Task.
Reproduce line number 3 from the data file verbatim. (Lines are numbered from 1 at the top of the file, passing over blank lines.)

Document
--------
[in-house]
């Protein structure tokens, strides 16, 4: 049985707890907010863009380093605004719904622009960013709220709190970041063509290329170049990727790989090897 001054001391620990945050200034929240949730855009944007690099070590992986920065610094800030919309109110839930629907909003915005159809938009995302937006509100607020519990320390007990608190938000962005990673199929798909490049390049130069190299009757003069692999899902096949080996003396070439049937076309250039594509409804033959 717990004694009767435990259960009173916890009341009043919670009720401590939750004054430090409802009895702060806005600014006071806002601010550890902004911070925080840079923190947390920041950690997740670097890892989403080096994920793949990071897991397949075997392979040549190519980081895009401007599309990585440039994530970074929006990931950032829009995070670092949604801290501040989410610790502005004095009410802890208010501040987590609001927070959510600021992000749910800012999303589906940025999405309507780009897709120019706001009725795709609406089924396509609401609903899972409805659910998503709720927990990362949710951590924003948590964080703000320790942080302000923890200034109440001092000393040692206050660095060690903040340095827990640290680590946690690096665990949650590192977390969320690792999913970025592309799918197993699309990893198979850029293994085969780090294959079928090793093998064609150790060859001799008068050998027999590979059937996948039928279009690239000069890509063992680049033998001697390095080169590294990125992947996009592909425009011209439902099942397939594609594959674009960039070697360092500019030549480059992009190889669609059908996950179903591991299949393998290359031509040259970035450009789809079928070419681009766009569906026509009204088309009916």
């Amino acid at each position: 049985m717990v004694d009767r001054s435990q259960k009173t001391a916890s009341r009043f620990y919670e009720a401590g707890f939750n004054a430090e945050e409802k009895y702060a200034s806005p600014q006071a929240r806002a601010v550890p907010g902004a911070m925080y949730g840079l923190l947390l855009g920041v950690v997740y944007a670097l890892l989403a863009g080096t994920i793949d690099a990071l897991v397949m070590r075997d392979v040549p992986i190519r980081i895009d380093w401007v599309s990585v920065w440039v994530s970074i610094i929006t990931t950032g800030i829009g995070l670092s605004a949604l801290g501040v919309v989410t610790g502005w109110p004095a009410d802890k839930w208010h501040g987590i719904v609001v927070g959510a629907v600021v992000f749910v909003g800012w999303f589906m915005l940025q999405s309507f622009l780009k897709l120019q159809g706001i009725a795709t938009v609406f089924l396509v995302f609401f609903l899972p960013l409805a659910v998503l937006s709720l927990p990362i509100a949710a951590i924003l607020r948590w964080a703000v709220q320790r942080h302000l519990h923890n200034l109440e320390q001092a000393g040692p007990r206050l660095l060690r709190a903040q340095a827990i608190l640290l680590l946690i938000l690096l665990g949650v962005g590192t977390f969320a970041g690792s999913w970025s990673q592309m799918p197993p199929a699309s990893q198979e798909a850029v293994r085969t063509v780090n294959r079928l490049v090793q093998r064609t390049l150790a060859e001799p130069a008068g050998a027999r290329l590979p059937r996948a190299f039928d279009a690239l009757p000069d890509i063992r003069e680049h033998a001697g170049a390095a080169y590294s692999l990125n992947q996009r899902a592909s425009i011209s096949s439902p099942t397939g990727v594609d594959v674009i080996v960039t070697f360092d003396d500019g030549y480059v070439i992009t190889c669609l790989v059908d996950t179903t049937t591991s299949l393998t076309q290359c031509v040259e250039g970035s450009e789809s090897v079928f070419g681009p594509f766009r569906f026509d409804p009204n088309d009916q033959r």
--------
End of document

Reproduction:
């Amino acid at each position: 049985m717990v004694d009767r001054s435990q259960k009173t001391a916890s009341r009043f620990y919670e009720a401590g707890f939750n004054a430090e945050e409802k009895y702060a200034s806005p600014q006071a929240r806002a601010v550890p907010g902004a911070m925080y949730g840079l923190l947390l855009g920041v950690v997740y944007a670097l890892l989403a863009g080096t994920i793949d690099a990071l897991v397949m070590r075997d392979v040549p992986i190519r980081i895009d380093w401007v599309s990585v920065w440039v994530s970074i610094i929006t990931t950032g800030i829009g995070l670092s605004a949604l801290g501040v919309v989410t610790g502005w109110p004095a009410d802890k839930w208010h501040g987590i719904v609001v927070g959510a629907v600021v992000f749910v909003g800012w999303f589906m915005l940025q999405s309507f622009l780009k897709l120019q159809g706001i009725a795709t938009v609406f089924l396509v995302f609401f609903l899972p960013l409805a659910v998503l937006s709720l927990p990362i509100a949710a951590i924003l607020r948590w964080a703000v709220q320790r942080h302000l519990h923890n200034l109440e320390q001092a000393g040692p007990r206050l660095l060690r709190a903040q340095a827990i608190l640290l680590l946690i938000l690096l665990g949650v962005g590192t977390f969320a970041g690792s999913w970025s990673q592309m799918p197993p199929a699309s990893q198979e798909a850029v293994r085969t063509v780090n294959r079928l490049v090793q093998r064609t390049l150790a060859e001799p130069a008068g050998a027999r290329l590979p059937r996948a190299f039928d279009a690239l009757p000069d890509i063992r003069e680049h033998a001697g170049a390095a080169y590294s692999l990125n992947q996009r899902a592909s425009i011209s096949s439902p099942t397939g990727v594609d594959v674009i080996v960039t070697f360092d003396d500019g030549y480059v070439i992009t190889c669609l790989v059908d996950t179903t049937t591991s299949l393998t076309q290359c031509v040259e250039g970035s450009e789809s090897v079928f070419g681009p594509f766009r569906f026509d409804p009204n088309d009916q033959r």